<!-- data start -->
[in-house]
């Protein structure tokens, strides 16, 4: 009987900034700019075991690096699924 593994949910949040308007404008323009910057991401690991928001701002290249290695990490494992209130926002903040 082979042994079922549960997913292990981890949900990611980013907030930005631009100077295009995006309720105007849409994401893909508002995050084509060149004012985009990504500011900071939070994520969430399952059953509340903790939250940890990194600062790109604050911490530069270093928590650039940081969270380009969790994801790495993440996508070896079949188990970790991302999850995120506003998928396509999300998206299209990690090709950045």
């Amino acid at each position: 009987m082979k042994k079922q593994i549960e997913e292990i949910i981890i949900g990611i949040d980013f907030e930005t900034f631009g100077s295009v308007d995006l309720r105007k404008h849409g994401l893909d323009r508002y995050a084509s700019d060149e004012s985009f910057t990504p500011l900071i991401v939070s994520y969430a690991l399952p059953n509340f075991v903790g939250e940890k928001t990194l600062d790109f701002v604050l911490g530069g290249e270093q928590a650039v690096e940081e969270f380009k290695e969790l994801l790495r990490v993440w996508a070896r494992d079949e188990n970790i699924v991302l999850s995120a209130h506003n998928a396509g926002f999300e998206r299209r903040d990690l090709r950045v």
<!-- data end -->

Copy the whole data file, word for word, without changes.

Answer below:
[in-house]
């Protein structure tokens, strides 16, 4: 009987900034700019075991690096699924 593994949910949040308007404008323009910057991401690991928001701002290249290695990490494992209130926002903040 082979042994079922549960997913292990981890949900990611980013907030930005631009100077295009995006309720105007849409994401893909508002995050084509060149004012985009990504500011900071939070994520969430399952059953509340903790939250940890990194600062790109604050911490530069270093928590650039940081969270380009969790994801790495993440996508070896079949188990970790991302999850995120506003998928396509999300998206299209990690090709950045």
């Amino acid at each position: 009987m082979k042994k079922q593994i549960e997913e292990i949910i981890i949900g990611i949040d980013f907030e930005t900034f631009g100077s295009v308007d995006l309720r105007k404008h849409g994401l893909d323009r508002y995050a084509s700019d060149e004012s985009f910057t990504p500011l900071i991401v939070s994520y969430a690991l399952p059953n509340f075991v903790g939250e940890k928001t990194l600062d790109f701002v604050l911490g530069g290249e270093q928590a650039v690096e940081e969270f380009k290695e969790l994801l790495r990490v993440w996508a070896r494992d079949e188990n970790i699924v991302l999850s995120a209130h506003n998928a396509g926002f999300e998206r299209r903040d990690l090709r950045v």